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Mother-f’er

May 12, 2013

All I can remember is how the inside of her purse smelled; that forbidden zone of tobacco, wrigley’s spearmint gum-the green pack, pennies and leather. And I remember how she twirled her hair in knots in a succession of loose knots down a thick strand of her silky straight dark brown hair that matched her dark brown eyes. Her cheek smelled like Merit cigarettes, White Linen perfume and Keri’s lotion.

I remember the horrible fights and all the terrible things I said to her and all the terrible things she said to me. I remember being punished for sleeping with one of my high school boyfriends in my bed and she caught me. I remember the shame and anger I almost continually felt towards her all through my teenage years. I remember longing for her to be my friend, to be my protector and not my warden and irrational judge. I wished she would have chosen my happiness over her own and that I was as important to her as her boyfriend/husband/whatever.

I remember feeling ashamed while she got high in the car right in front of my grandmother’s house before we had dinner. I remember the tense dinners and admonishing tones my grandparent’s used when complaining about how she should get her life together. I remember feeling embarrassed for her, for me -for all those times.

I remember missing her but being glad to be away-living a new life with my boyfriend and being madly in love. I remember how proud I was that she loved Donald as much as I did. I was so proud when she hugged and kissed him hello and goodbye like he was part of our family. I loved talking to her on the phone and felt guilty to be so far away.

I remember the look we shared, that I have a picture of, the day before our wedding when we truly saw each with the deep love we felt, despite all the crazy fights, arguments, petty bullshit that happens when you love someone and they love you.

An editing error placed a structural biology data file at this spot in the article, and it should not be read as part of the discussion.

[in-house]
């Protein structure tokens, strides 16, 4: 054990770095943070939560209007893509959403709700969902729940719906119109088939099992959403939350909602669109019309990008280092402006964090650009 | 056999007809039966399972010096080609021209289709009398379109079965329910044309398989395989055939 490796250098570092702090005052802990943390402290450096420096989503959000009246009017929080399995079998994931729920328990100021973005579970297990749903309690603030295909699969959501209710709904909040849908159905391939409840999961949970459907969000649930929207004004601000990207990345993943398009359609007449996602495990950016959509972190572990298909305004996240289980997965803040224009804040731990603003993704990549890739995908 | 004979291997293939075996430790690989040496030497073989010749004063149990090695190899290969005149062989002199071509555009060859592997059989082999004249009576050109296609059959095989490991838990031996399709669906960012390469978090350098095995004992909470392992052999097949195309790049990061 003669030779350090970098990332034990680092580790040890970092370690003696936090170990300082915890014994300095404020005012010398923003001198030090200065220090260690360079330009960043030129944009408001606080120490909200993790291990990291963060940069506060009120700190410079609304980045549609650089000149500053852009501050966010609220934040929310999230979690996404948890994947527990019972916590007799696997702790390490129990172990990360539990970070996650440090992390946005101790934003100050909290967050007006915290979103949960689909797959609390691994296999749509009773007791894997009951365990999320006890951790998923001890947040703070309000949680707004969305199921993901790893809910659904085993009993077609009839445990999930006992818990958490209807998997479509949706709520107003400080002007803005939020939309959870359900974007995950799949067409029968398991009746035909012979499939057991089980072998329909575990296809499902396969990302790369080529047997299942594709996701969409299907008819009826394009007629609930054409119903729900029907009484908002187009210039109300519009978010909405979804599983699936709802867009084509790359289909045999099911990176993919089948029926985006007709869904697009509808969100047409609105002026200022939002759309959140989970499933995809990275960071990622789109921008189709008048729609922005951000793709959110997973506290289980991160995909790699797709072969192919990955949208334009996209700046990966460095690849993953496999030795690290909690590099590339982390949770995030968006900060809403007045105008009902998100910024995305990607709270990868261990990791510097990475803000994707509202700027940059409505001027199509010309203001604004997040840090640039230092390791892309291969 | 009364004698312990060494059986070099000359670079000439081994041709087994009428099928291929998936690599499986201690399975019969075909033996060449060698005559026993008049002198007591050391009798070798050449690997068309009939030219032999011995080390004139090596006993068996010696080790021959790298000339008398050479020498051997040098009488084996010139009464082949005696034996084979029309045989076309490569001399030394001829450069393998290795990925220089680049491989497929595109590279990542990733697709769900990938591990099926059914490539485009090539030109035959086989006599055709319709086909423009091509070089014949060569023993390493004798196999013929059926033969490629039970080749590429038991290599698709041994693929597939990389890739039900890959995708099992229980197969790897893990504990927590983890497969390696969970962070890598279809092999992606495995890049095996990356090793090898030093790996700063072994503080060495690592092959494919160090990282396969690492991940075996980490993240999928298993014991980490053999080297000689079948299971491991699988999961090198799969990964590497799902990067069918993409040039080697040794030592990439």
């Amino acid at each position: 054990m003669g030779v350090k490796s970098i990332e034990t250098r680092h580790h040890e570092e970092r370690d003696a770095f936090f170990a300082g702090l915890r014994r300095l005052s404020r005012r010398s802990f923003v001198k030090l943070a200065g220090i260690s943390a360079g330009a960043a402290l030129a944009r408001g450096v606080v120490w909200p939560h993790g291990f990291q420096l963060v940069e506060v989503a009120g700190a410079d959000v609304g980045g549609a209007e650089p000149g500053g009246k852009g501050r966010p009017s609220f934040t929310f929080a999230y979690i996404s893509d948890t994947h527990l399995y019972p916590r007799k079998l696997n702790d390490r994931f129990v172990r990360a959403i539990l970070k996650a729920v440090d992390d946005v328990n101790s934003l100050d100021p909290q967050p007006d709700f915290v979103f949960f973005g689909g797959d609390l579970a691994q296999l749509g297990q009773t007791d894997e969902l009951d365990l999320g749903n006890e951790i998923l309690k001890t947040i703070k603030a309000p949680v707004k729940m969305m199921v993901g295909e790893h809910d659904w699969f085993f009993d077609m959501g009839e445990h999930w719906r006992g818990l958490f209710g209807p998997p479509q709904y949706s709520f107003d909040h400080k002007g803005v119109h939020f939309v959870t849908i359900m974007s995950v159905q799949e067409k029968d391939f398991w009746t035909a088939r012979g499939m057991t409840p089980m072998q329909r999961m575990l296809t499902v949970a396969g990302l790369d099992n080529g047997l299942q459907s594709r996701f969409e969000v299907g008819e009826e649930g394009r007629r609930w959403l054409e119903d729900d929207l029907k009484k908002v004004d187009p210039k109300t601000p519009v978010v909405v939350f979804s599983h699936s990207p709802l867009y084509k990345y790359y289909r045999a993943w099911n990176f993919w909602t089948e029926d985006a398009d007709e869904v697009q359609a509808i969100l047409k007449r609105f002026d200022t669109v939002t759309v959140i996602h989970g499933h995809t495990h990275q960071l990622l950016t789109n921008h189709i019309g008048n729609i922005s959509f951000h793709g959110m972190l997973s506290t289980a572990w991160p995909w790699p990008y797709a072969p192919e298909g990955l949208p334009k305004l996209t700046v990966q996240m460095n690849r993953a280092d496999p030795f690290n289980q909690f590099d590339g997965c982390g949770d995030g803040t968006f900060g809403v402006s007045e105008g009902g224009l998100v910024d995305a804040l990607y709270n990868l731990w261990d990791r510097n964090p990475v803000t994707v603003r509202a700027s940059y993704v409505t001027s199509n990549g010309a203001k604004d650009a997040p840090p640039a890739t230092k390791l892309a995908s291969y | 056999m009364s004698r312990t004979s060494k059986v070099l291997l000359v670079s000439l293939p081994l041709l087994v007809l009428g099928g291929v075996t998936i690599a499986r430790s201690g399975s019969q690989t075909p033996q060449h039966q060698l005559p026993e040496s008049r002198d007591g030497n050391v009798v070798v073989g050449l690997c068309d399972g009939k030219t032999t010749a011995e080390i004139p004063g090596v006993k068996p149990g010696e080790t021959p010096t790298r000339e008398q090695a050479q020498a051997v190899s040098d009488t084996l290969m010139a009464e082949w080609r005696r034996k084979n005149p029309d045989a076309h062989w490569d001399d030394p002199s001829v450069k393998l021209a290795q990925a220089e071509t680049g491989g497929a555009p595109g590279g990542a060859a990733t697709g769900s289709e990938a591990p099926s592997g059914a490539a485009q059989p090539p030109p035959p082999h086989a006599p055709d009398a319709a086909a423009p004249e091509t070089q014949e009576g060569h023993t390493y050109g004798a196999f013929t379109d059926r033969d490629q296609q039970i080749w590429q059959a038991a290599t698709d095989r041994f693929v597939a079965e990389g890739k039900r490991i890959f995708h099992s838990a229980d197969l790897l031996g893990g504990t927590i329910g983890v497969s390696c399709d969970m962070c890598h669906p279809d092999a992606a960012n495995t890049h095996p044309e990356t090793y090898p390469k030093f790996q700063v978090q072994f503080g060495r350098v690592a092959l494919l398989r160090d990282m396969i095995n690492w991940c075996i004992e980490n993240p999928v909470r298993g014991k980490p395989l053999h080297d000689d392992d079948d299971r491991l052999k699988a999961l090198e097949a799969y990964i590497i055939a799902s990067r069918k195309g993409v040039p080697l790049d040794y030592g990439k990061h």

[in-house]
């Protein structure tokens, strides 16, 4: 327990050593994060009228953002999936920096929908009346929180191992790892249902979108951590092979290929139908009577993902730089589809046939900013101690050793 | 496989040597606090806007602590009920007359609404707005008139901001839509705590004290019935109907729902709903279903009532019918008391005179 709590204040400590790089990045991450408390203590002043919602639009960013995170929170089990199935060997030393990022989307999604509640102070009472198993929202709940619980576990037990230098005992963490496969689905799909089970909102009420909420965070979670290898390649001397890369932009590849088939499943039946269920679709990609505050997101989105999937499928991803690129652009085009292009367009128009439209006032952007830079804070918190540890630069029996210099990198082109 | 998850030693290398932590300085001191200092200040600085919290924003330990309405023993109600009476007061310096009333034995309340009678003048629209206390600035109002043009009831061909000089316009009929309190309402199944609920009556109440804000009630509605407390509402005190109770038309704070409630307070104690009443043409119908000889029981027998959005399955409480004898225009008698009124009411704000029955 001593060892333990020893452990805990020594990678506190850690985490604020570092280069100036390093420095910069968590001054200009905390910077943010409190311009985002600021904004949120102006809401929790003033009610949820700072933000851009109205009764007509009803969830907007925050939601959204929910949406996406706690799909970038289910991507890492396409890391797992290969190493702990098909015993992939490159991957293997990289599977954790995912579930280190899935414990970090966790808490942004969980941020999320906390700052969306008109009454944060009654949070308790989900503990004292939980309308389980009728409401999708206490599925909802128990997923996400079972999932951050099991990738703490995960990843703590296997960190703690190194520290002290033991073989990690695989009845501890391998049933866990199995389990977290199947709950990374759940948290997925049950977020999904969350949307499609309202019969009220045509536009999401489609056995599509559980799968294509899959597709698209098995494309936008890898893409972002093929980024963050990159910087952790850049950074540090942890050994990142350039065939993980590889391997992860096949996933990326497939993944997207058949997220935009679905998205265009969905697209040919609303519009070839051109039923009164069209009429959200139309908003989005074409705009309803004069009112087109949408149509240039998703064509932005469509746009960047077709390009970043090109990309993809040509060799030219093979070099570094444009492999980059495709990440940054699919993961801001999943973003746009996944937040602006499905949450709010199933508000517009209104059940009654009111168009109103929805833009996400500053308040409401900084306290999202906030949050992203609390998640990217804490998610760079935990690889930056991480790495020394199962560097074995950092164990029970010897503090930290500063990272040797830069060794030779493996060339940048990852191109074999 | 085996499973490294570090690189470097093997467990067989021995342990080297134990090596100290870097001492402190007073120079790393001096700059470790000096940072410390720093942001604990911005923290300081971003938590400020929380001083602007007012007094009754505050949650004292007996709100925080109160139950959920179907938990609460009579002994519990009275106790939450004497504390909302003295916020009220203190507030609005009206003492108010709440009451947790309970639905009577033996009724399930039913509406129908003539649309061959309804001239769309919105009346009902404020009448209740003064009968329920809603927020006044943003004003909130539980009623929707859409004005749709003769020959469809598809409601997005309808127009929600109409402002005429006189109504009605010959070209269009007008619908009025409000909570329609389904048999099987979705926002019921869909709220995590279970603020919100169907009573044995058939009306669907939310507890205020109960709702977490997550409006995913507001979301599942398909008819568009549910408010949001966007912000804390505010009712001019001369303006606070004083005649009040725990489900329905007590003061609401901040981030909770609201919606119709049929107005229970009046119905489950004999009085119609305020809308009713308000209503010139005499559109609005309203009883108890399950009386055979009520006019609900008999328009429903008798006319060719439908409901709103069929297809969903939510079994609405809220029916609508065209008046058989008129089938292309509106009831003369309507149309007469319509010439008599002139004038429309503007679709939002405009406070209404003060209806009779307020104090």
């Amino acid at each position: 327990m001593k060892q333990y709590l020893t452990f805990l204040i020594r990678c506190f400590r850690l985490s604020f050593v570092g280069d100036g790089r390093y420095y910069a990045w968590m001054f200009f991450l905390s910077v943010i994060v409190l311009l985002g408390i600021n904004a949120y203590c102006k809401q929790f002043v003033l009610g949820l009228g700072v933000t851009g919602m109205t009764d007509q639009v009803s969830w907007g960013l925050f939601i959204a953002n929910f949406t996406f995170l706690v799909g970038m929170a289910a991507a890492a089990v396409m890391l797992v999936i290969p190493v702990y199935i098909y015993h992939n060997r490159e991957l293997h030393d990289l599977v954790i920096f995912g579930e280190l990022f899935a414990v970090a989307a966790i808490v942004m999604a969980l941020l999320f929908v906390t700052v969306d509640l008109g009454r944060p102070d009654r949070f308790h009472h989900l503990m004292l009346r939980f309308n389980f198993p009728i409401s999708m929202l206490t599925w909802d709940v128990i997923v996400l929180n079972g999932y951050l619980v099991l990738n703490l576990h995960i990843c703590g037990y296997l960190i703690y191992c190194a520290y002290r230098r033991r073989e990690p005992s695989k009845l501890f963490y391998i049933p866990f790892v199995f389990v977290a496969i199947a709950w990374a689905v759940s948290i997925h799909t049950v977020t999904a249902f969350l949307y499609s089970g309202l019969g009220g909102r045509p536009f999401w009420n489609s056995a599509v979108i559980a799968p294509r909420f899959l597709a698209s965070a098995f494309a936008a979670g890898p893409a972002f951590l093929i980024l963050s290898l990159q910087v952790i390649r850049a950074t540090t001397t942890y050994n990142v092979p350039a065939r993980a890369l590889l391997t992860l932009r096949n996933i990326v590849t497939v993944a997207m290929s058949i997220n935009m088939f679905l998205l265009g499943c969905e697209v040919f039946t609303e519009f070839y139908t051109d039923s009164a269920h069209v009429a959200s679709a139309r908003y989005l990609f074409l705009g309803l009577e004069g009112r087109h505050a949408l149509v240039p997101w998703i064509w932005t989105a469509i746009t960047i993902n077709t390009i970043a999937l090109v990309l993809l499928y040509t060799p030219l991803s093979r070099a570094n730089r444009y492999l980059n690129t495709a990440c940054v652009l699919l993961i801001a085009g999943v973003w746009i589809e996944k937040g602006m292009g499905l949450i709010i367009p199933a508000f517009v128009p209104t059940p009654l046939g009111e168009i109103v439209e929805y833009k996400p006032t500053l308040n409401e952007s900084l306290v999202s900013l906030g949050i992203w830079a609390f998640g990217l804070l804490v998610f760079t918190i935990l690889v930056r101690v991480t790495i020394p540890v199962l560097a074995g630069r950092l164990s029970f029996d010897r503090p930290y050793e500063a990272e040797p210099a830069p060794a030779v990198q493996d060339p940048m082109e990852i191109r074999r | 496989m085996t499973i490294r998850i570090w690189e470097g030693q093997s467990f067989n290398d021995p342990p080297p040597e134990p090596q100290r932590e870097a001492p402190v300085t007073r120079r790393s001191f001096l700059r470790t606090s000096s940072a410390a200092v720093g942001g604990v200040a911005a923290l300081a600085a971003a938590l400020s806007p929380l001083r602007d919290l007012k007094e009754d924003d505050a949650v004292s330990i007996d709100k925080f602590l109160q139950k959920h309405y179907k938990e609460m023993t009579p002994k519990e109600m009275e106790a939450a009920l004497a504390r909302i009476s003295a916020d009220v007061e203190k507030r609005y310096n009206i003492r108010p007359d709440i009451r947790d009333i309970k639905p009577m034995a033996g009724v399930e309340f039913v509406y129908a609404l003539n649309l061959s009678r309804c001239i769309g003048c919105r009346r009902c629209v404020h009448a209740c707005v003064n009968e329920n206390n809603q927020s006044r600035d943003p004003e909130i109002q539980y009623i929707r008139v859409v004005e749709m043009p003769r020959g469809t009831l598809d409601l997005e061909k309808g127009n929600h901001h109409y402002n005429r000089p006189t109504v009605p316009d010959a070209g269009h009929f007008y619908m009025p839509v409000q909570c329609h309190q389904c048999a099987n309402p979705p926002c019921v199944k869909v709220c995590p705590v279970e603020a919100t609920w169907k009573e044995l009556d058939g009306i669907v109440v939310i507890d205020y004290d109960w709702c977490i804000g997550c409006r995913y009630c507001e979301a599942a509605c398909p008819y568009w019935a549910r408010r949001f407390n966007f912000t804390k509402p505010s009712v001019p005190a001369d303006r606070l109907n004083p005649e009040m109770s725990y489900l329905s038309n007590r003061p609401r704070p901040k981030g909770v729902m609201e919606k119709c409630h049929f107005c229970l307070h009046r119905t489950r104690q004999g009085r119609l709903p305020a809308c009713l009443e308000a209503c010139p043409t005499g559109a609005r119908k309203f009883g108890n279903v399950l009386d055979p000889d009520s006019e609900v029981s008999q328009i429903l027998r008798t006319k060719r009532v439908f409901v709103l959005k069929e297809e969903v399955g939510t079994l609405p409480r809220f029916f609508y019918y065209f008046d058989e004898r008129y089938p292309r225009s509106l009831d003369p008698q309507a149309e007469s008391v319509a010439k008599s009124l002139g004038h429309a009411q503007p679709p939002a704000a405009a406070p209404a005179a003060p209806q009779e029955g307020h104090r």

I can’t remember how her arms felt around me or how it felt to hold her hand and dance around the kitchen. I can’t remember the last time she told me she loved me. I can’t remember really the sound of her voice. I can’t remember how it felt when she kissed my cheek. I can’t remember how it sounded when she told me she loved me but I can remember how it felt.

I felt safe, I felt loved no matter what and best of everyone. I was never a mistake, she was always glad, usually proud and always interested.

My mother dying when I was 27 was a year after I was married, 3 years before I would have our first child, two years before I would buy her house and move back to my home town. 11 years before I would graduate from nursing school. 6 years before I would give birth to our daughter. 19 years before my 20th anniversary.

Too many hours, days, weeks, months and years before all the good stuff started. Where we got to know each other as grown women. She would never see me as a mother. I would never be able to ask her if my kids were anything like me. Like it was to raise me. If it was the same for her as a mother-to feel this all-encompassing love that fills you and crushes you at the same time. If she felt afraid all the time that something might happen and that life without children would be so unbearable. If she worried if she wasn’t enough. If I showed her that I loved her and if she felt it.

Having children without your mother is like driving your car blindfolded to the store. You know the route, it feels like you don’t even need to try really because somethings just are a sense memory and you don’t need to see but it is terrifying-not because you are driving the car blindfolded but because of all the other ¬†jackwagons on the road that you can’t control or even see.

A motherless mother is throwing darts in the dark and there is no one to tell you if you hit the bullseye or not, or even if you are close.

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2 Comments leave one →
  1. May 12, 2013 3:20 am

    Happy Mother’s Day

  2. May 12, 2013 12:41 pm

    Thanks Love! xxx

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